Ohio Issue 3, Campaign Finance Reform Act (2005)

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The Ohio Campaign Finance Reform Amendment, also known as Issue 3, was on the November 8, 2005 ballot in Ohio as an initiated constitutional amendment, where it was defeated.[1] This amendment would have established new limits on the amount that could be contributed to candidate campaign committees and PACs.

Election results

Ohio Issue 3 (2005)
ResultVotesPercentage
Defeatedd No1,927,50266.86%
Yes 955,334 33.14%

Election results via the Ohio Secretary of State.[2]

Text of measure

See also: Ohio Constitution, Article XVII

The language appeared on the ballot as:[3]

PROPOSED CONSTITUTIONAL AMENDMENT
(Proposed by Initiative Petition)

To adopt Section 5 of Article XVII of the Constitution of the State of Ohio.

In order to establish revised limits on political contributions, establish prohibitions regarding political contributions and provide for revised public disclosure requirements of campaign contributions and expenditures, this amendment would:

  • Establish the following limits on political contributions:

Annual limitation on contributions by individuals:
$25,000 in total to all candidates for state executive offices and member of the General Assembly, political parties, PACs, multi-candidate PACs, and small donor PACs.

Contributions from individuals:
$50 to a small donor PAC; $500 to a political action committee; $1,000 to a candidate for member of the general assembly, a multi-candidate PAC, or a county or local political party; $2,000 to a candidate for statewide executive office; and $5,000 to a national or state political party.

Contributions from political action committees (PACs):
$500 to a candidate for member of the General Assembly or another PAC or multi-candidate PAC and $1,000 to a candidate for statewide executive office or a political party. Contributions from multi-candidate PACs: $500 to a PAC; $1,000 to a candidate for member of the general assembly or another multi-candidate PAC; $2,000 to a candidate for statewide executive office or a county or local political party; and $10,000 to a national or state political party.

Contributions from small donor PACs:
$500 to a PAC; $1,000 to a multi-candidate PAC; $5,000 to a local or county political party; $10,000 to a candidate for member of the general assembly; $20,000 to a candidate for statewide executive office; and $25,000 to a national or state political party.

Contributions from candidates' committees:
$500 to a candidate for member of the general assembly; a PAC or multi-candidate PAC and $1,000 to a candidate for statewide executive office or a political party.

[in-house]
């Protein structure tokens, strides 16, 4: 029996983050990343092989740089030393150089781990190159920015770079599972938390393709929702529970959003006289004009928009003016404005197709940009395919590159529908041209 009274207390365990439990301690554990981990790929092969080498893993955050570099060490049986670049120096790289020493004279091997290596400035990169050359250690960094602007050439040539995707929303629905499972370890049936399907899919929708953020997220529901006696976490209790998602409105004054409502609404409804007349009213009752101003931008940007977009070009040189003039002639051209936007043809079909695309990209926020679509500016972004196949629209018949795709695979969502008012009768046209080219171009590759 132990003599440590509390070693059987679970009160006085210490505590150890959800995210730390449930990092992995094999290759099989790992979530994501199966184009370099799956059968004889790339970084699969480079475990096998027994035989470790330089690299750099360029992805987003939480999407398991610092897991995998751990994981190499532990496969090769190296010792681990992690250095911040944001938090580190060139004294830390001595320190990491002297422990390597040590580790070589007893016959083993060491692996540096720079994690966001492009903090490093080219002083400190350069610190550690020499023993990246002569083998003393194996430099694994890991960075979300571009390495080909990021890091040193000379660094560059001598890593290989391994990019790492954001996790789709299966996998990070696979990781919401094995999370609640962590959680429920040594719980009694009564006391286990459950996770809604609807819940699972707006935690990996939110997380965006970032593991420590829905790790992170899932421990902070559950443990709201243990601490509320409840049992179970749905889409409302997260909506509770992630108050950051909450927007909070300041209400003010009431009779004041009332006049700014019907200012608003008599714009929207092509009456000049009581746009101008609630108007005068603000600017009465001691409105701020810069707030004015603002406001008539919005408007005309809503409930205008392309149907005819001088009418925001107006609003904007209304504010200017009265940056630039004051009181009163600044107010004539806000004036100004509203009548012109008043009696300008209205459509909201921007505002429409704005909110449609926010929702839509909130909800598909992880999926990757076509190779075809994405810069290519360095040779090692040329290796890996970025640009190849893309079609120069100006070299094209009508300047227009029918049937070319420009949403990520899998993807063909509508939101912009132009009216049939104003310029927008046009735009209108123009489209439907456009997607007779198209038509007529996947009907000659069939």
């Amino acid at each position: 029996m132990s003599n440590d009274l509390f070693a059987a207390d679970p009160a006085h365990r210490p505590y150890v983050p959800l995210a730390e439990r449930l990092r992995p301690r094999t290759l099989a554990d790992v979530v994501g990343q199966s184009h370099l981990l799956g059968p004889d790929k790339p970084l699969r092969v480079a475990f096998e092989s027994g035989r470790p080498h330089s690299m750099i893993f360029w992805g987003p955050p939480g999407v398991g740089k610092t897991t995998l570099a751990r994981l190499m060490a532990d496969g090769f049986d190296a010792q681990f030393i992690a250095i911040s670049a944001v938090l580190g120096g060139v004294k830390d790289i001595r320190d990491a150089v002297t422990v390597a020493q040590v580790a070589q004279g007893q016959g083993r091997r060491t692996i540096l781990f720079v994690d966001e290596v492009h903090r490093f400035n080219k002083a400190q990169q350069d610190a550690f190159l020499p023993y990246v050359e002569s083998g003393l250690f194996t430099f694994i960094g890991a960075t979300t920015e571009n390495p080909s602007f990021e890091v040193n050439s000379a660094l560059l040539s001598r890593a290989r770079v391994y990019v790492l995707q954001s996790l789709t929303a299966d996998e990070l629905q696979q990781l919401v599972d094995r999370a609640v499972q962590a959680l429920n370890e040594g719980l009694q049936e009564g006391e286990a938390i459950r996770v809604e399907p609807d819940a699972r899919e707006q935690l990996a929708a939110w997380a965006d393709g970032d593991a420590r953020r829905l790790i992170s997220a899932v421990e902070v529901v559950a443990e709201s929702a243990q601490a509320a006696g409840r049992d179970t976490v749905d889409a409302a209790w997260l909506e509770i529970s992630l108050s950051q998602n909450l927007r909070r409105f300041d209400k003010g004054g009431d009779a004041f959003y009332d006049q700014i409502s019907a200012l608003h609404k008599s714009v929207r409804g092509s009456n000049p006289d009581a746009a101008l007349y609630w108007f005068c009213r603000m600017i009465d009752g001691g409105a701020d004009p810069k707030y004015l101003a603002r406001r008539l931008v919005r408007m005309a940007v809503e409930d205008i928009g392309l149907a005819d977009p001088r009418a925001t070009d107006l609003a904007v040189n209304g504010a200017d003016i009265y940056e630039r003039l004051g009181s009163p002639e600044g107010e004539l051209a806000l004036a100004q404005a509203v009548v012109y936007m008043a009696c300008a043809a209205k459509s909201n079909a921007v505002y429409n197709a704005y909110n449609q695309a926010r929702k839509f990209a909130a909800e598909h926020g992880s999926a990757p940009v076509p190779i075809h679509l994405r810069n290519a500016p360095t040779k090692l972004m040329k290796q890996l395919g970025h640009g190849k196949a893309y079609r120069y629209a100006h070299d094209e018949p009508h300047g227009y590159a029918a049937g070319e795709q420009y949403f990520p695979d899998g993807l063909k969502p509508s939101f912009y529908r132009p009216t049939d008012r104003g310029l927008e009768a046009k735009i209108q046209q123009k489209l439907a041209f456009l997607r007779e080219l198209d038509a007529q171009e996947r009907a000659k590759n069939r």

Contributions from affiliated national, state, county, and local political parties combined: $25,000 to a candidate for member of the general assembly and $100,000 to a candidate for statewide executive office.

  • Provide that limits on contributions to candidates are per election; all other limits are per year; limits on contributions to political parties apply to all donations regardless of purpose; and limits on contributions to and by PACs apply as a single limit on affiliated committees. Define a "small donor action committee" as a PAC that receives contributions only from individuals of no more than $50 per year per contributor, except that a non-profit membership organization may contribute funds from regular membership dues of its members to small donor action committees that it establishes or are established by a non-profit membership organization with which it is a member or affiliated, provided that no more than $50 per year per member may be contributed.
  • Define a "multi-candidate political committee" as a PAC that has been in existence for at least six months, received contributions from at least 50 individuals in the 24 months preceding qualifying, and made contributions to at least five candidates with no more than half being to one candidate.
  • Define "independent expenditure" as an expenditure made with a purpose of influencing a candidate election, that is not made in coordination, cooperation, or consultation with any candidate at the election; and also as any communication to the public during the period 60 days prior to a primary or general election that contains a reference to a person who is a candidate at the election for state executive office or member of the General Assembly, regardless of the purpose of the communication.
  • Establish restrictions on contributions, including by political parties and corporations and other business entities and from individuals under age 18 and prohibit earmarked contributions.
  • Prohibit statewide and general assembly candidates and office holders from:
    • Soliciting contributions to more than one political action committee, small donor action committee or multi-candidate political committee in a calendar year.
    • Soliciting contributions to a committee supporting or opposing a state ballot issue.
    • Appearing in advertising in connection with a state ballot issue, unless the candidate or the candidate's campaign committee pays the entire cost.